Here, it is undisputed that appellant's insurance application contained false information. Appellant and his mother acknowledged in their testimony that the application contained false information (i.e., the installation of a forced air furnace, electrical rewiring in 1993, new roof in 1988, a purchase price of $15,000). Appellant also testified that he reviewed the application before signing it. Appellant, however, maintains that the source of this false information needs to be determined by a jury. Appellant's assertion fails because the language of Minn. Stat. § 60A.08, subd. 9 applies to misrepresentations "made by the assured, or in the assured's behalf." Thus, the source of these misrepresentations is irrelevant; the falsity of the responses is the crucial, undisputed fact.

Appellant contends that because Westling completed the application and recorded the false information, respondent is bound by the acts of its agent and cannot avoid the policy. See Pomerenke v. Farmers Life Ins. Co., 228 Minn. 256, 260, 36 N.W.2d 703, 706 (1949) (where insured truthfully gives correct answers, but application is incorrectly completed by agent without fault, knowledge, or collusion of insured, then agent's acts are deemed those of insurer and insurance company cannot avoid policy). Unlike the insured in Pomerenke, however, here appellant reviewed the application before signing it and knew that the information was false. Where an agent records incorrect information on an application and the insured knows that the information is false, the insurer will not be bound by the acts of its agent and may avoid the policy. Oredson v. Woodmen of the World Life Ins. Soc., 211 Minn. 442, 445, 1 N.W.2d 413, 414 (1941) (citations omitted); Mattson v. Modern Samaritans, 91 Minn. 434, 436-37, 98 N.W. 330, 331 (1904); see Steigerwalt v. Woodhead Co., 186 Minn. 558, 561-62, 244 N.W. 412, 414 (1932) (stating where an agent misrepresents a fact in an application and the applicant knows of the misrepresentation, a principal is not charged with the agent's fraudulent act). We conclude that the rule in Mattson applies to the instant case.

The remaining inquiry is whether the district court erred in determining as a matter of law that the misrepresentations contained in appellant's application increased respondent's risk of loss.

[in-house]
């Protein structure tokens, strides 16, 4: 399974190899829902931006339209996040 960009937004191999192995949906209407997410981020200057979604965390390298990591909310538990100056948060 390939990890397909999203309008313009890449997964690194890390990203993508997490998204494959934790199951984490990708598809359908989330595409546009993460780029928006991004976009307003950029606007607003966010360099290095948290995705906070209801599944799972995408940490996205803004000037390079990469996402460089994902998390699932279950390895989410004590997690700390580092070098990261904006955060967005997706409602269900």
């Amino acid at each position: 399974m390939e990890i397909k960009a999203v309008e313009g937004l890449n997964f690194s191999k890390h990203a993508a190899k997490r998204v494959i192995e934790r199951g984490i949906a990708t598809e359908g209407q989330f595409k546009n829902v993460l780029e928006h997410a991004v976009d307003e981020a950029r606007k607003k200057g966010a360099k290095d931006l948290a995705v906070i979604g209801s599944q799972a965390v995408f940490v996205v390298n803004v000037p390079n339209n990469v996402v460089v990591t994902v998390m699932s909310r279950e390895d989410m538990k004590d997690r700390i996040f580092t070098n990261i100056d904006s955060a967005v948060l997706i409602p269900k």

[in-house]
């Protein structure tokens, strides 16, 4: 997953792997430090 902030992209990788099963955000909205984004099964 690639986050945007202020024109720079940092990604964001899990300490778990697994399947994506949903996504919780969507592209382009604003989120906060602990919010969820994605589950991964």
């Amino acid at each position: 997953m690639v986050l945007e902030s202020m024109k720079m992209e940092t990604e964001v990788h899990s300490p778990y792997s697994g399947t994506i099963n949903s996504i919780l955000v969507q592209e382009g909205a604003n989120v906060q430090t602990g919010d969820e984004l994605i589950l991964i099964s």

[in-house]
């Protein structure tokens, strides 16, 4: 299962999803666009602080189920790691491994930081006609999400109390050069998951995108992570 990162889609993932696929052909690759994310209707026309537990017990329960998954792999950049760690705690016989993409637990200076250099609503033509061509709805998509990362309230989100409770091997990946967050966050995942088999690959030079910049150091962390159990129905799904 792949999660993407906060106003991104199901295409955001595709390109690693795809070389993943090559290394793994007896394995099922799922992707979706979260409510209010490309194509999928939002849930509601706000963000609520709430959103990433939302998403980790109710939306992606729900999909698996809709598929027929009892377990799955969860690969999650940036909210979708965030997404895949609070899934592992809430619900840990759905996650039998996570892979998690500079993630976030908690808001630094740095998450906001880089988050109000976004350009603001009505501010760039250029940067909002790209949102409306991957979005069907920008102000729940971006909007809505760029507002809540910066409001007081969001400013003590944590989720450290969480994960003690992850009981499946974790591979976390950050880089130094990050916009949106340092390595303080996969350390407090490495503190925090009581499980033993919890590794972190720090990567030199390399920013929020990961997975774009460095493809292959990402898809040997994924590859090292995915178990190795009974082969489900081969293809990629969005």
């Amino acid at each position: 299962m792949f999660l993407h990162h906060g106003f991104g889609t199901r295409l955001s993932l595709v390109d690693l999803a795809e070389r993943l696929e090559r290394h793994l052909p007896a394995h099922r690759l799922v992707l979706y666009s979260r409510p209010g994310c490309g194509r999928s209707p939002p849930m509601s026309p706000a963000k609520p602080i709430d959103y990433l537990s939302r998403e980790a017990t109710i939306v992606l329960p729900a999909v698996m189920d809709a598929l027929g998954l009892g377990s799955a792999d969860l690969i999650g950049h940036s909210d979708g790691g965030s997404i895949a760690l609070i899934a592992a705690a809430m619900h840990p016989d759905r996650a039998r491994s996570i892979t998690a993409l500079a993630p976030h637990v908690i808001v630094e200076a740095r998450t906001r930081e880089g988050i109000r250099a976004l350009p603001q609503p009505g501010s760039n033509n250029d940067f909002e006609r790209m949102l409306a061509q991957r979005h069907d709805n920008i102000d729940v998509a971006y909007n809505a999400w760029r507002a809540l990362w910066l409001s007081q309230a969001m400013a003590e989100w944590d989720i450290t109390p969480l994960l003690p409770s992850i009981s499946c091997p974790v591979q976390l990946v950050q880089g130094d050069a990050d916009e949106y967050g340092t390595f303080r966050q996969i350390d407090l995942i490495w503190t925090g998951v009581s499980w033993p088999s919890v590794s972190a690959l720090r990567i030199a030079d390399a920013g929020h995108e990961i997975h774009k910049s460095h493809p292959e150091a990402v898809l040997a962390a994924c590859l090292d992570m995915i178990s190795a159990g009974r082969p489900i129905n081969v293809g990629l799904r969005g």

The concept of "risk of loss" refers to the likelihood that the insurance company will be liable in the future * * *.

Proprietors Ins. Co. v. Northwestern Nat'l Bank of Minneapolis, 374 N.W.2d 772, 777 (Minn. App. 1985) (citing Preferred Risk, 277 Minn. at 350, 152 N.W.2d at 483). In the context of the instant case, "risk of loss" refers to the likelihood of respondent's future liability for fire loss.

Respondent presented an affidavit by its general counsel. The affidavit explained that the absence of a central heating system made it more likely that an alternative heating source (e.g., wood stove or a portable electric heater) would be used and would increase the risk of fire loss. Additionally, the lack of an electrical wiring system meant that an alternative electrical source would be used, thereby increasing the risk of fire. Appellant produced no evidence to the contrary. We believe that the affidavit constituted a sufficient basis to support a ruling as a matter of law that the misrepresentations increased respondent's risk of loss. Accordingly, we conclude that the district court lawfully granted respondent's motion for summary judgment.

Based on the foregoing, we do not reach respondent's alternative argument on insurable interest.


[ ]* Retired judge of the Minnesota Court of Appeals, serving by appointment pursuant to Minn. Const. art. VI, § 10.

[ ]1 We note that findings of fact and conclusions of law are not required for summary judgment decisions. Minn. R. Civ. P. 52.01.